Matt RaibleMatt Raible is a Java Champion and Developer Advocate at Okta. developer.okta.com

The JHipster Mini-Book The JHipster Mini-Book is a guide to getting started with hip technologies today: AngularJS, Bootstrap, and Spring Boot. All of these frameworks are wrapped up in an easy-to-use project called JHipster.

This book shows you how to build an app with JHipster, and guides you through the plethora of tools, techniques and options you can use. Furthermore, it explains the UI and API building blocks so you understand the underpinnings of your great application.

For book updates, follow @jhipster-book on Twitter.

10+ YEARS


Over 10 years ago, I wrote my first blog post. Since then, I've authored books, had kids, traveled the world, found Trish and blogged about it all.

2015 - A Year in Review

2015 was the year The Bus was supposed to be finished. If you read my year in review from last year, you'll see I was certain of it. To be fair, I did have estimates from people that had me expecting it to be done in July. The good news is the interior was finished in July. Since then, it's been back at Reincarnation getting the finishing touches applied. I believe if it was worked on for a week straight, it could be finished. It's that close. So close I can taste it. THIS will be the year!

For this Year in Review post, I'll same the format I've used the last few years.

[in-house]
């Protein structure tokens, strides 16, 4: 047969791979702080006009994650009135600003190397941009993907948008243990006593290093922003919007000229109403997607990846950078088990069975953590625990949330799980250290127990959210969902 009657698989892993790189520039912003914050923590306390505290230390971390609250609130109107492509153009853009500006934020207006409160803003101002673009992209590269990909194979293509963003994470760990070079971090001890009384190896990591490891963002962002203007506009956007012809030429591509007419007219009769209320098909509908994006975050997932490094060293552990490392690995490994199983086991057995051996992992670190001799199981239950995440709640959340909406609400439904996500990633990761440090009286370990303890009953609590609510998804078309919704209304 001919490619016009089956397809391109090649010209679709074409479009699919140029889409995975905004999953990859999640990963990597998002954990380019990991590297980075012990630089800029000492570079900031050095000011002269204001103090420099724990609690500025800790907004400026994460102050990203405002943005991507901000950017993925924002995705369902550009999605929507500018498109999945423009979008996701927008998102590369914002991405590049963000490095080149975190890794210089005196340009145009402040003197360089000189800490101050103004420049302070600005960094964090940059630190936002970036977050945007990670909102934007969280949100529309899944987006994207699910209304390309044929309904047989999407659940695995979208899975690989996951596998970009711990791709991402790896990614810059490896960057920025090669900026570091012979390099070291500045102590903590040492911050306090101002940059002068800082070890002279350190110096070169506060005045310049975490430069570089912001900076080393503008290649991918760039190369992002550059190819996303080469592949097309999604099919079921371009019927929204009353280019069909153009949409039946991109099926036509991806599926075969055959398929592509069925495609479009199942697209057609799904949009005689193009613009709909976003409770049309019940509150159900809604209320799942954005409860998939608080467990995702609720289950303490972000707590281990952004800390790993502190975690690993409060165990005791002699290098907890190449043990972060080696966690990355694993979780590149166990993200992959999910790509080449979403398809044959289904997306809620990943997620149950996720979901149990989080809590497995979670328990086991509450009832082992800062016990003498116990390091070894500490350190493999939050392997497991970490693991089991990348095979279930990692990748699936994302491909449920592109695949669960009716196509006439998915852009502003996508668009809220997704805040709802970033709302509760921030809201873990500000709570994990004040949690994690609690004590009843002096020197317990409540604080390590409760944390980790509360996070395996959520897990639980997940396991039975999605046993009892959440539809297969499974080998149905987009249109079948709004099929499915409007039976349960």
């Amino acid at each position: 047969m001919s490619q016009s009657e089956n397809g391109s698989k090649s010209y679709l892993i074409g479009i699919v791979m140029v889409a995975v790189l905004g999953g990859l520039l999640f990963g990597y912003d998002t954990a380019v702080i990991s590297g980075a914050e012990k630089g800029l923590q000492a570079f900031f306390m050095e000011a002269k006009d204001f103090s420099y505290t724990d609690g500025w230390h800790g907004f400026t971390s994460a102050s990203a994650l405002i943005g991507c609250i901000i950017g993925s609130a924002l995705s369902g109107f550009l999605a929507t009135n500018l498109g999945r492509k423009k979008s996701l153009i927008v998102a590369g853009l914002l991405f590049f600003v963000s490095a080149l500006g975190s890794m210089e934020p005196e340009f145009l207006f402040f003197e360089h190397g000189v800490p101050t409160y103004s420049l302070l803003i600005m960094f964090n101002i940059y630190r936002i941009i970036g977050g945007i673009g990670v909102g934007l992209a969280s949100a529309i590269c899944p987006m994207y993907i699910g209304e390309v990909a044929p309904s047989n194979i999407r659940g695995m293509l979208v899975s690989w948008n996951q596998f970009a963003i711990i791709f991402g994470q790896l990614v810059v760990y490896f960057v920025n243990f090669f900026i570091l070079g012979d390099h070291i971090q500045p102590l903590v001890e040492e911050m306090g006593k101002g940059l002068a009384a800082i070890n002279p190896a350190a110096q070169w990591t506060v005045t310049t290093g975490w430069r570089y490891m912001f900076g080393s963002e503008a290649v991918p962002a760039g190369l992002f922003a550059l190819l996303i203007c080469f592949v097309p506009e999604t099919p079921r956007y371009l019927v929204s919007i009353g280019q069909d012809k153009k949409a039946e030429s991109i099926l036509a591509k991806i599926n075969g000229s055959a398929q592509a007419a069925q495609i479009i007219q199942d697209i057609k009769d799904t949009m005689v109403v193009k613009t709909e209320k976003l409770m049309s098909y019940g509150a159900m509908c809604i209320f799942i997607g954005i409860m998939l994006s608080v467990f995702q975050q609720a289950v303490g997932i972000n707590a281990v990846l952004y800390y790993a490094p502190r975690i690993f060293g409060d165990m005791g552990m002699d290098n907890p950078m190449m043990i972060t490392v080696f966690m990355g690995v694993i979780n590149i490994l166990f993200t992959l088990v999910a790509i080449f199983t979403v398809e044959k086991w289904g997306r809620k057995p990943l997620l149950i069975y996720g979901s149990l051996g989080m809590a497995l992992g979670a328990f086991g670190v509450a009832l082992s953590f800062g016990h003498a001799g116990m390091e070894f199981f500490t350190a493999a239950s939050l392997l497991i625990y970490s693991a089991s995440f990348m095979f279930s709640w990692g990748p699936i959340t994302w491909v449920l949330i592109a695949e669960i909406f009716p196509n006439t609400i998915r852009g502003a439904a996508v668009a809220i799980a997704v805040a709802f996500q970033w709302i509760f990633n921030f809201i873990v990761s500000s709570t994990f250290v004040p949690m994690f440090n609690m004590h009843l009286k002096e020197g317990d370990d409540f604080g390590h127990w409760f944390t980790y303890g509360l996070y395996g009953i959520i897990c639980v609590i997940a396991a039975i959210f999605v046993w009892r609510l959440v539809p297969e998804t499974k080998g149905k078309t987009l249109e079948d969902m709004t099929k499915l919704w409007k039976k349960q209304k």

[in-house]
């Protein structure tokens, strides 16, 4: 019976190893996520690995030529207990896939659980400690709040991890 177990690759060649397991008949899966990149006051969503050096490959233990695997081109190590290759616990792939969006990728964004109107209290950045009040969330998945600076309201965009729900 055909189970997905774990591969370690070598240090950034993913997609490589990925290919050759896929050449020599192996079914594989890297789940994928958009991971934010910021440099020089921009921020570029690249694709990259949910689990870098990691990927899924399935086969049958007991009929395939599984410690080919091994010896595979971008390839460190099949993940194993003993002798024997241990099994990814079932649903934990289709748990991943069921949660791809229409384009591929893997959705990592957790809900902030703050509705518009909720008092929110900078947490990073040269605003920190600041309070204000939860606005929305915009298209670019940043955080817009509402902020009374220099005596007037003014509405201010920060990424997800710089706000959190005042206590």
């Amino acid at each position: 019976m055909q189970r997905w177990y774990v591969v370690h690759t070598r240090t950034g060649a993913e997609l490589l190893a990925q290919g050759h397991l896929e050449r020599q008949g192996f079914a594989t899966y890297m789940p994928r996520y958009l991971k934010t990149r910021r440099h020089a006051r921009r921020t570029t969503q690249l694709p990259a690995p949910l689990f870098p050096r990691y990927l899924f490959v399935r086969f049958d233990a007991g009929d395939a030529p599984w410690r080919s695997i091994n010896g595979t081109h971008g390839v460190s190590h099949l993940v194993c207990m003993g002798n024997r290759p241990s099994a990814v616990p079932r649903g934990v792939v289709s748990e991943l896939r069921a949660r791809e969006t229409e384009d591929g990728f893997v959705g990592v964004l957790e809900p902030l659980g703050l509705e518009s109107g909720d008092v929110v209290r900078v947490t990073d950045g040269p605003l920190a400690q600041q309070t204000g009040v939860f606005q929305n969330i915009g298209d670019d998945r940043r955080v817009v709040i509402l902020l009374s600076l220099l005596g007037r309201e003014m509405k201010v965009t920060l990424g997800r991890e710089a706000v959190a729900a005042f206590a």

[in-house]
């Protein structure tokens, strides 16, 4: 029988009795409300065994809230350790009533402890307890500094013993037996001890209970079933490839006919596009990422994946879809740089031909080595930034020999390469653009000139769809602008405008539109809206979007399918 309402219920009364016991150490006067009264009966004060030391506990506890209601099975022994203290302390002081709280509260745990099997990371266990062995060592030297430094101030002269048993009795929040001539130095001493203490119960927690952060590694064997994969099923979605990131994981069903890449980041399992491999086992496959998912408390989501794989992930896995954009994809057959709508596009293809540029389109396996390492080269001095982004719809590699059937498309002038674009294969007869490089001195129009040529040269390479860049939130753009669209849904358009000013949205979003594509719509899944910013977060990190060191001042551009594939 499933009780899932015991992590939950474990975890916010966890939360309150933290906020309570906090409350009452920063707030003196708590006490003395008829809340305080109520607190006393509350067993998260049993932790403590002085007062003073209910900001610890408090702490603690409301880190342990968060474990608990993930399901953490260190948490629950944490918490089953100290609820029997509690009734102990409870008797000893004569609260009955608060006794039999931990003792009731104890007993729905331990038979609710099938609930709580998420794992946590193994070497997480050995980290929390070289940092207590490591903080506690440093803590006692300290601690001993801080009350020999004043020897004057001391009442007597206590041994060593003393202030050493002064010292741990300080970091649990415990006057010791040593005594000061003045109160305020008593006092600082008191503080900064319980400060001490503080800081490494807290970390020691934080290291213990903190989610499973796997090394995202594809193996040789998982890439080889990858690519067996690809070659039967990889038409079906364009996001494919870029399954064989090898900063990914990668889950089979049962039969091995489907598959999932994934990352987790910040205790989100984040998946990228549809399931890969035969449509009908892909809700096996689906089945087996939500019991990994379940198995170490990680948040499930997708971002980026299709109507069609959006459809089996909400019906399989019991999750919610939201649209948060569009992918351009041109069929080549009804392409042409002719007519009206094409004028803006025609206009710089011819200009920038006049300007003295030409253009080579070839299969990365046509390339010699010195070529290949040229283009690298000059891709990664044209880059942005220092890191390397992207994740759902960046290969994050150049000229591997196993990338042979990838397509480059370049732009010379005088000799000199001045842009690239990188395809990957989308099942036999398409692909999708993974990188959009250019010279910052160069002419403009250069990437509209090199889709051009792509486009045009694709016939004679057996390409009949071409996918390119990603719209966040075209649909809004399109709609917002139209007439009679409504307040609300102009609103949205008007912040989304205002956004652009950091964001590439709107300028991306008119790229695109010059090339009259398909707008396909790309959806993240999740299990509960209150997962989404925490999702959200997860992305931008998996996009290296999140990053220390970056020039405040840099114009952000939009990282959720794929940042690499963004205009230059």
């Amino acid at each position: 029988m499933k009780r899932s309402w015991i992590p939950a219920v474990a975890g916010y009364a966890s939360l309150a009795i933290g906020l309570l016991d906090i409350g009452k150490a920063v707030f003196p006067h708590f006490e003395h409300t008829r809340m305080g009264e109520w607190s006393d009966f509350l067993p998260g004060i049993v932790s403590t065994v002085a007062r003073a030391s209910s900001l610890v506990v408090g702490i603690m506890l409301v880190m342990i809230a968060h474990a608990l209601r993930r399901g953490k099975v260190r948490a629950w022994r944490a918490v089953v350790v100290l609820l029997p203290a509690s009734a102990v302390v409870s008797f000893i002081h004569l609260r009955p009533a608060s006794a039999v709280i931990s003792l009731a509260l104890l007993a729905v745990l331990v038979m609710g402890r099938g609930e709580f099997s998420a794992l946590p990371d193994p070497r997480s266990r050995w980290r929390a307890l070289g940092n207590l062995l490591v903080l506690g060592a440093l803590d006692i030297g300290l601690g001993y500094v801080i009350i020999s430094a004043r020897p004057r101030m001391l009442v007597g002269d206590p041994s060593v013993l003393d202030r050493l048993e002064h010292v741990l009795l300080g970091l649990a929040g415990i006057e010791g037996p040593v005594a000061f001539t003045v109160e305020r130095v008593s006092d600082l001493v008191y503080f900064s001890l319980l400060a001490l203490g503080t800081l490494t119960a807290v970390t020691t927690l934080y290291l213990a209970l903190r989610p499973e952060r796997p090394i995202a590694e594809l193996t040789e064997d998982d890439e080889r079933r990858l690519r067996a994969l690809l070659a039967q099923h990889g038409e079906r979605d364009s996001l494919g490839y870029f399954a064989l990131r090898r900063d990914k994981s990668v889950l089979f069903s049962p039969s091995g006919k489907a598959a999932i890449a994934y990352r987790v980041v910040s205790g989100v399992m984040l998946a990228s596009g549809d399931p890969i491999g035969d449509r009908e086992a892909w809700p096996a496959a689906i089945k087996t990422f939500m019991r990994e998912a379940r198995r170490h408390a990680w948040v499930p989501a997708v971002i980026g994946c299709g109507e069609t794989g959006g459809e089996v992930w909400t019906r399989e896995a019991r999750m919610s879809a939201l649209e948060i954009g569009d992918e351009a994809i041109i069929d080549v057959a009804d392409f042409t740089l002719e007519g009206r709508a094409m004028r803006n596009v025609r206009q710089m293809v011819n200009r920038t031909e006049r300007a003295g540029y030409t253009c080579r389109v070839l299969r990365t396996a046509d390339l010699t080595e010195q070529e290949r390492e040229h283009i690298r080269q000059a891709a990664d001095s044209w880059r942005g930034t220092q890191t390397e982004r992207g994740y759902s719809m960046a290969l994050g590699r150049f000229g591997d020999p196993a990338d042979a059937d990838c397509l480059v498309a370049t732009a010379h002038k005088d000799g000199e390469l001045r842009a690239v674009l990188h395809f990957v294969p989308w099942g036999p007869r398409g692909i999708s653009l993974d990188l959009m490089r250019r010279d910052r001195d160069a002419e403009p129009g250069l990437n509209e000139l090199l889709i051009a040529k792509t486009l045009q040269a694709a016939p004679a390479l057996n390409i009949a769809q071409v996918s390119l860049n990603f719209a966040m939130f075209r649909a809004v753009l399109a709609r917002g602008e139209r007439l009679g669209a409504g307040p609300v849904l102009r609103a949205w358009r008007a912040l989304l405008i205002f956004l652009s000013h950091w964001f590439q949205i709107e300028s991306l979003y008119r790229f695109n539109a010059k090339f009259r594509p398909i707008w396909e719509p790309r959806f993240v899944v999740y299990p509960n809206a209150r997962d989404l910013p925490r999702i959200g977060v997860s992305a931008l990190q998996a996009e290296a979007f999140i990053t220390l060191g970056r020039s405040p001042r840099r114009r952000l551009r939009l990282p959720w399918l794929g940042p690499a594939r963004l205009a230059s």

Professional

I had four different clients in 2015. The first was in the healthcare industry, the second in the API hosting space, one in the fashion industry and one in computer software. For the first client, I wrote about integrating Node.js, Ruby and Spring with Okta's SAML support. I also helped them adopt and learn AngularJS. Learning about Foundation and Angular was a nice treat too.

In March, I revisited how to setup your own software company. In that post, I wrote about how I felt when valuing time over money.

Earlier this year, I had the opportunity to work 20 hours per week instead of 40. It was one of the greatest work-life experiences I've had to date. I was still able to pay all my bills, and I had time during each-and-every-day to do something fun. When working 40 hours per week, exercising and cooking dinner were somewhat of a chore. When I flipped to working less, work became the chore and exercise and cooking became the fun parts of my day. I read somewhere recently that if Americans valued health over wealth, we'd be a lot better off. I felt like I did this when working less and that I was rich in time.
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Posted in Roller at Jan 12 2016, 04:21:15 PM MST 2 Comments